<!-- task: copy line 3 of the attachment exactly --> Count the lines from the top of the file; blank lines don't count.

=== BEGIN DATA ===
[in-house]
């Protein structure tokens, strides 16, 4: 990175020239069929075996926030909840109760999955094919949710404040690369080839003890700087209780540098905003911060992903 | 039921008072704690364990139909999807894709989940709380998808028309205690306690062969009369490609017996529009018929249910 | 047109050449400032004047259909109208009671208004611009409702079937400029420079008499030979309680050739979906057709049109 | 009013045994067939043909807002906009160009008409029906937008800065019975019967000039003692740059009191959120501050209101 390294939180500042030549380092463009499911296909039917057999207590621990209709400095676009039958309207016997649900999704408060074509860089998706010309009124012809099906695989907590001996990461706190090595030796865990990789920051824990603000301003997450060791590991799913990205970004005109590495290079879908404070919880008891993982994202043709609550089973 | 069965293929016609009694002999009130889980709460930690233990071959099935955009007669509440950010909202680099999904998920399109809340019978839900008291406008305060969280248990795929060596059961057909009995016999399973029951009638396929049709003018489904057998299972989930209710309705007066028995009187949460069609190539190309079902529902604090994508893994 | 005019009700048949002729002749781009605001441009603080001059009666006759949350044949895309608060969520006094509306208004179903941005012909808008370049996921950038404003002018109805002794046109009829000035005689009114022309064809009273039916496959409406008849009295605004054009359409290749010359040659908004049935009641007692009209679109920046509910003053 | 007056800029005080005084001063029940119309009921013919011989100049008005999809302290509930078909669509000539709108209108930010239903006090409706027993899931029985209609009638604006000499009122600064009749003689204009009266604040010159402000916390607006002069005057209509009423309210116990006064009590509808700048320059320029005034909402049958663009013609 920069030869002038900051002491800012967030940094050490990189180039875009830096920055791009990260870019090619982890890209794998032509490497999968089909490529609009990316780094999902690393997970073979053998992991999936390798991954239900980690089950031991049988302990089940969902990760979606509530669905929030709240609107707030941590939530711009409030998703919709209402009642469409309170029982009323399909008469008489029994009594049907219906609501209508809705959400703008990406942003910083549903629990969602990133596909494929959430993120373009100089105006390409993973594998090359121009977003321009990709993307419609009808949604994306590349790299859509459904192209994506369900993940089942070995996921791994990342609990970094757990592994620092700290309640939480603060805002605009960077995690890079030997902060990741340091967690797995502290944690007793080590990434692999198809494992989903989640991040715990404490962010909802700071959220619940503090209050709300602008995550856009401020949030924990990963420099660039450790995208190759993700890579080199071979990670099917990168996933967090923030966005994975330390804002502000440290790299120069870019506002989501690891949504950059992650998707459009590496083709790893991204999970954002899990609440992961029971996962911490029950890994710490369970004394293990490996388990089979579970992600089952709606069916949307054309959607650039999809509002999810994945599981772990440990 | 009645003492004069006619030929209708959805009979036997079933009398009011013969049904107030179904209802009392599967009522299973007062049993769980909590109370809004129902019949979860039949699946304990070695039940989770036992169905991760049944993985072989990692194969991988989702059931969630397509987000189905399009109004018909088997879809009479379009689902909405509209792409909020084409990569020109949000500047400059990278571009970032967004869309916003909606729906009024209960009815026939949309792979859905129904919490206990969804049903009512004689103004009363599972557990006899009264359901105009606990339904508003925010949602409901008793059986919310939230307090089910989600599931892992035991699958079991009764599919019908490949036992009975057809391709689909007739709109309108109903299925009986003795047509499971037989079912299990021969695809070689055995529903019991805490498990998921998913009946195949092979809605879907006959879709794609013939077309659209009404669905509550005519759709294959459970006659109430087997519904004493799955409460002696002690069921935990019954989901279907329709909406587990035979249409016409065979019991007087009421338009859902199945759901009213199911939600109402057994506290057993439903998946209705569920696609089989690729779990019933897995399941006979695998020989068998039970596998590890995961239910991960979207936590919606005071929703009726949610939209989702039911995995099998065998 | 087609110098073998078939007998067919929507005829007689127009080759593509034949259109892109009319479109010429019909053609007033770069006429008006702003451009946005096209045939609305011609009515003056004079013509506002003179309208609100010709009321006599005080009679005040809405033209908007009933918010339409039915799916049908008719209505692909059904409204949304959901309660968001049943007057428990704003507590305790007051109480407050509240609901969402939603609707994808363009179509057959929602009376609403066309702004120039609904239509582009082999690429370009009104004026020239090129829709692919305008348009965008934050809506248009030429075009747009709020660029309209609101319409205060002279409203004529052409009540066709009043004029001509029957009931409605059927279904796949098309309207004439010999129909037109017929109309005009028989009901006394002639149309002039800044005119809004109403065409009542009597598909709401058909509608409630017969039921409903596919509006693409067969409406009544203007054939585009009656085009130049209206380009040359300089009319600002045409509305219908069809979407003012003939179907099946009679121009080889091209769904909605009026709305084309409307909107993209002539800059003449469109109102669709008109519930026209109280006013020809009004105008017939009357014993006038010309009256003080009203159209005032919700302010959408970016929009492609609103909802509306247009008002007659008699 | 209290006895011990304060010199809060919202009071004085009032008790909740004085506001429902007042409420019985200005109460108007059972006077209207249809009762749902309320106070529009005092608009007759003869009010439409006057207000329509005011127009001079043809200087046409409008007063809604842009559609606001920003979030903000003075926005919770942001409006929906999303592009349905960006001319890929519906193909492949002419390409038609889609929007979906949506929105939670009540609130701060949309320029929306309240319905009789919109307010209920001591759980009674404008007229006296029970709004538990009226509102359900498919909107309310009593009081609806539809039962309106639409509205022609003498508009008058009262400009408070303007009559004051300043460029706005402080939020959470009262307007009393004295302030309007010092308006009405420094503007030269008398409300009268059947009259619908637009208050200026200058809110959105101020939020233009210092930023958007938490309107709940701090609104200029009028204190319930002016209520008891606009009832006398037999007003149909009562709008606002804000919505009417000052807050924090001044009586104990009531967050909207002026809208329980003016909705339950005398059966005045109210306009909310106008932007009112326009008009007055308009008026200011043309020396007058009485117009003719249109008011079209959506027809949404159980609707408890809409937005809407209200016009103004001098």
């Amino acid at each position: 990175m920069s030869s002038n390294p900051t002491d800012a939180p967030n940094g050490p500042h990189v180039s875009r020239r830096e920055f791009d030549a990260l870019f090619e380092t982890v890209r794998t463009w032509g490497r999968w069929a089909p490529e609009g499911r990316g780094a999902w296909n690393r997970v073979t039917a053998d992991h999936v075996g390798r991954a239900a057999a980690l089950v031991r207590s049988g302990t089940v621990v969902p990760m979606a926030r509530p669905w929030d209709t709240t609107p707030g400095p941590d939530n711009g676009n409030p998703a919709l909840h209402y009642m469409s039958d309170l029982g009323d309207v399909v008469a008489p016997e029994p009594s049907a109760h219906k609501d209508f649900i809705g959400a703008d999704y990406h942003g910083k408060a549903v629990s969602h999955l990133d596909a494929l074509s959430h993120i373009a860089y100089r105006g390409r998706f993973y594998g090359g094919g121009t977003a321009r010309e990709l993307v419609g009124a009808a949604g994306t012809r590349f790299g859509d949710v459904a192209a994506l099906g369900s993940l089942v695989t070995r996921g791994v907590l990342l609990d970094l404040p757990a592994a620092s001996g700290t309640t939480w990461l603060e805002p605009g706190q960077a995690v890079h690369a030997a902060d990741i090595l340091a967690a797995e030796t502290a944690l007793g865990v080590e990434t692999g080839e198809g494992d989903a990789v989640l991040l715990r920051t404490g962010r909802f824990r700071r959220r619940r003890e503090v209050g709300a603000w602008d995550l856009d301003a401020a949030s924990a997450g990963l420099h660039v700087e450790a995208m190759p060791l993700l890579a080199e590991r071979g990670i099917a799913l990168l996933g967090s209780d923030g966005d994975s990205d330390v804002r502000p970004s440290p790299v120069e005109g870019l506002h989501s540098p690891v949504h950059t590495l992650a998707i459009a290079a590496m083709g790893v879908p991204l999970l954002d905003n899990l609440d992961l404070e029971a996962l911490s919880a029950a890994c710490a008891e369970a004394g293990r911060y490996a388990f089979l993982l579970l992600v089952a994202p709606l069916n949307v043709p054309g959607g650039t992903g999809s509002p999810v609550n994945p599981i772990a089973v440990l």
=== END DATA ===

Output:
């Amino acid at each position: 990175m920069s030869s002038n390294p900051t002491d800012a939180p967030n940094g050490p500042h990189v180039s875009r020239r830096e920055f791009d030549a990260l870019f090619e380092t982890v890209r794998t463009w032509g490497r999968w069929a089909p490529e609009g499911r990316g780094a999902w296909n690393r997970v073979t039917a053998d992991h999936v075996g390798r991954a239900a057999a980690l089950v031991r207590s049988g302990t089940v621990v969902p990760m979606a926030r509530p669905w929030d209709t709240t609107p707030g400095p941590d939530n711009g676009n409030p998703a919709l909840h209402y009642m469409s039958d309170l029982g009323d309207v399909v008469a008489p016997e029994p009594s049907a109760h219906k609501d209508f649900i809705g959400a703008d999704y990406h942003g910083k408060a549903v629990s969602h999955l990133d596909a494929l074509s959430h993120i373009a860089y100089r105006g390409r998706f993973y594998g090359g094919g121009t977003a321009r010309e990709l993307v419609g009124a009808a949604g994306t012809r590349f790299g859509d949710v459904a192209a994506l099906g369900s993940l089942v695989t070995r996921g791994v907590l990342l609990d970094l404040p757990a592994a620092s001996g700290t309640t939480w990461l603060e805002p605009g706190q960077a995690v890079h690369a030997a902060d990741i090595l340091a967690a797995e030796t502290a944690l007793g865990v080590e990434t692999g080839e198809g494992d989903a990789v989640l991040l715990r920051t404490g962010r909802f824990r700071r959220r619940r003890e503090v209050g709300a603000w602008d995550l856009d301003a401020a949030s924990a997450g990963l420099h660039v700087e450790a995208m190759p060791l993700l890579a080199e590991r071979g990670i099917a799913l990168l996933g967090s209780d923030g966005d994975s990205d330390v804002r502000p970004s440290p790299v120069e005109g870019l506002h989501s540098p690891v949504h950059t590495l992650a998707i459009a290079a590496m083709g790893v879908p991204l999970l954002d905003n899990l609440d992961l404070e029971a996962l911490s919880a029950a890994c710490a008891e369970a004394g293990r911060y490996a388990f089979l993982l579970l992600v089952a994202p709606l069916n949307v043709p054309g959607g650039t992903g999809s509002p999810v609550n994945p599981i772990a089973v440990l």